HomeNews TranscriptNews Transcript NewsColts Neck officials consider banning growth, sale of marijuana

Colts Neck officials consider banning growth, sale of marijuana

COLTS NECK – Municipal officials are weighing the adoption of an ordinance that would make the sale of marijuana and/or associated paraphernalia, as well as the growth and manufacture of marijuana, illegal in Colts Neck.

Residents will have their say on the issue when a public hearing on the ordinance is held at the Township Committee meeting July 19. Committee members may adopt the ordinance following the public hearing.

The ordinance states that Colts Neck “desires to ensure that such facilities that dispense marijuana or cultivate marijuana are not within a quarter-mile of a school, church, park, commercial business or any zone permitting single-family residential as a permitted principal use.”

It states that “there is no area in the township which can safely house a business selling, manufacturing or growing marijuana and/or the paraphernalia that facilitates the use of such marijuana.”

The proposed law goes on to state, “The Township Committee finds it is in the best interest of the township and general public welfare to ban all businesses selling marijuana and/or paraphernalia facilitating the use of marijuana, and the growing or manufacturing of marijuana within the township.”

The language the ordinance proposes to add to the existing municipal code states that “the growing, cultivating, farming, manufacturing, distribution, or selling of medical and/or recreational marijuana and/or paraphernalia that facilitates its use shall be a prohibited principal, accessory or conditional use.”

Township Attorney Meghan Bennett-Clark said the ordinance does not ban the use of Cannabidiol (CBD oil) because it is already legal.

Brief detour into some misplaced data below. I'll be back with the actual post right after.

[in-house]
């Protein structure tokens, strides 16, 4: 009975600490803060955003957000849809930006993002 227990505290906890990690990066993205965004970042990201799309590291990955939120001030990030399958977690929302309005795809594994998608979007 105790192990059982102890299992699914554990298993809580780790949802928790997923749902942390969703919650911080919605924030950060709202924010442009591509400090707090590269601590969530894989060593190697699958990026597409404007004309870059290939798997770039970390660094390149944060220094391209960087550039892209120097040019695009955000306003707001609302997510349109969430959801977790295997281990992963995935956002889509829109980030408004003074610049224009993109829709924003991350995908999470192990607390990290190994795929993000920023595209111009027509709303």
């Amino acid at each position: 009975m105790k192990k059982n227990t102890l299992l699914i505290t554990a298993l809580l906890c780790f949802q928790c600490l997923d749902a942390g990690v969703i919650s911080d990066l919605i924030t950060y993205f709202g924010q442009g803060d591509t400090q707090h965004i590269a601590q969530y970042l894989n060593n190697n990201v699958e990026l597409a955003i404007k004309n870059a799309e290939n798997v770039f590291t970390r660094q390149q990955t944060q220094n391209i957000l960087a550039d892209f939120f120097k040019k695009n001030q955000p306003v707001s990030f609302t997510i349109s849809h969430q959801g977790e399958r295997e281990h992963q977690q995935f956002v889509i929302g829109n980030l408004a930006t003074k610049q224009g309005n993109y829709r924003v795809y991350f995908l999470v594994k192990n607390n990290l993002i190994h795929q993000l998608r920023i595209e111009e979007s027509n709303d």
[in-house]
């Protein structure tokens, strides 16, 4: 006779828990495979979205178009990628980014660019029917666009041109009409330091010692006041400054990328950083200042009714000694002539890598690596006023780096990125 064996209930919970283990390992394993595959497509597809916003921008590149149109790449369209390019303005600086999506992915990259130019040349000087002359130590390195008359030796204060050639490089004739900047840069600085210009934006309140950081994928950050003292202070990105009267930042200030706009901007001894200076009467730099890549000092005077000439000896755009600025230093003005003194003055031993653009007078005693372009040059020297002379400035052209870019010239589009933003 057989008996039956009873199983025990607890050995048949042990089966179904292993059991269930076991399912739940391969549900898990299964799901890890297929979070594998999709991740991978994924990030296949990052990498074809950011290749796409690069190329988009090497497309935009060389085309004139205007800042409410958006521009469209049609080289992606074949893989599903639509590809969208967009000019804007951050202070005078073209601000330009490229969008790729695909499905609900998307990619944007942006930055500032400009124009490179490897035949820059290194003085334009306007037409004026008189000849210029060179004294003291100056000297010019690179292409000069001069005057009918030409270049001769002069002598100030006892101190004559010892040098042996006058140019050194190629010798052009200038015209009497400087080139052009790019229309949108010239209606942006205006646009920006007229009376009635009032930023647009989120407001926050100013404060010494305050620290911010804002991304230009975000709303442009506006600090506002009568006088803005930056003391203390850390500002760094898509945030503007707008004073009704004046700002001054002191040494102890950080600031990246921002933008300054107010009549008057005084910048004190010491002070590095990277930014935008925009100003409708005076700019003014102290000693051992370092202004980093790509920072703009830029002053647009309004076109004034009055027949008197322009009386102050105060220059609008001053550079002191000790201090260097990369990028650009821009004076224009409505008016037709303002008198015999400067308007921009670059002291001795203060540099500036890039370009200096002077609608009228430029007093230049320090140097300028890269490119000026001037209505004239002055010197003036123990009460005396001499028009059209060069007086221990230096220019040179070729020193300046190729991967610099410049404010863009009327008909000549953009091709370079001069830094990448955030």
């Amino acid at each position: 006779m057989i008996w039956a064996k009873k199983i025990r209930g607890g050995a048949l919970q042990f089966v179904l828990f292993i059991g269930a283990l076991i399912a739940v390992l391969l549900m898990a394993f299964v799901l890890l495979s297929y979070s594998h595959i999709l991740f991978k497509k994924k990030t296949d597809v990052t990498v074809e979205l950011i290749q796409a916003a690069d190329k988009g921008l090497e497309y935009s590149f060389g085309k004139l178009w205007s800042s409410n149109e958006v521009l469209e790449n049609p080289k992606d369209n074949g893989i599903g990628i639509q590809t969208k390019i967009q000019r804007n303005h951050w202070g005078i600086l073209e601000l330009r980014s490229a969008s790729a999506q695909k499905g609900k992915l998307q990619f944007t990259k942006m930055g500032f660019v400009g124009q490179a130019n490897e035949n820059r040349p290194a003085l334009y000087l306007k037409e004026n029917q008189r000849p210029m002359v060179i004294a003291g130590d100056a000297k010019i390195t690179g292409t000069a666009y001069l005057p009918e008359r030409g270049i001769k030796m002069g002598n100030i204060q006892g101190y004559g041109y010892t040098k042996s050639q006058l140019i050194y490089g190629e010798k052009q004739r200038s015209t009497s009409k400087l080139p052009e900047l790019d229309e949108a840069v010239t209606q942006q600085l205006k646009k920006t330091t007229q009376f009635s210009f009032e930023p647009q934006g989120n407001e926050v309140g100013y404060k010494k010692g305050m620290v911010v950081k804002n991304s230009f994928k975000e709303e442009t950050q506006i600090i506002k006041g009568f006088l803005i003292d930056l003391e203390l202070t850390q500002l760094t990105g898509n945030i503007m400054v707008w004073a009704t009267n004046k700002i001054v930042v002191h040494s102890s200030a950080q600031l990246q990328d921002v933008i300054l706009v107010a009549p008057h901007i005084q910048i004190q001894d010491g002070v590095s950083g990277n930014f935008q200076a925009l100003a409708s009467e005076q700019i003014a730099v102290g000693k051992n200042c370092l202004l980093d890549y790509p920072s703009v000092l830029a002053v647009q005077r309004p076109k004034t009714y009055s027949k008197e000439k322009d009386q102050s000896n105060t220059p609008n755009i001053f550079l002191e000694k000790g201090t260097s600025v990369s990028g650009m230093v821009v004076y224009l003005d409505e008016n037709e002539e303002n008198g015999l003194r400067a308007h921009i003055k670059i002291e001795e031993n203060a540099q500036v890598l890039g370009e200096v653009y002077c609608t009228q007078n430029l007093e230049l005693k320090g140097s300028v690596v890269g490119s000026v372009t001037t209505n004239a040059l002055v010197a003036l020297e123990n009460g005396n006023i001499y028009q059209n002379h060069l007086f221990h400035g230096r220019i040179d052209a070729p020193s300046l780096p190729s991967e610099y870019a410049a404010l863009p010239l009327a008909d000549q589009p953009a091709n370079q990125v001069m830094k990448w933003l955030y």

Cannabidiol is a cannabis compound that has significant medical benefits, but does not make people feel “stoned” and can counteract the psychoactivity of tetrahydrocannabinol (THC), according to projectcbd.org

During a discussion of the ordinance upon its introduction at a recent meeting, committee members expressed concern about individuals using loopholes to grow marijuana on preserved farmland.

“There could be a loophole we face down the road that one could be able to raise marijuana,” Mayor J.P. Bartolomeo said. “It isn’t raised like one raises corn, it has to be raised in a structure. It would be contained, climate controlled and more.

“Take farmland we have preserved. The only way to grow (marijuana) there is to build a structure on a preserved property we paid for. We are going to follow this closely and we will put up the fights we need to put up because it would be a shame if we preserved land and get back-doored on a right to farm provision,” Bartolomeo said.

Committeeman Michael Viola said, “It’s unfortunate we preserve farmland and these structures can potentially pop up on these properties … It’s out of our culture, it’s not what we look for here in Colts Neck. I support the ordinance. As for the future, I would be concerned about the preserved farmland as to whether or not there is some (way) we can take (the possibility of preserved land being used to grow marijuana) off the table.”

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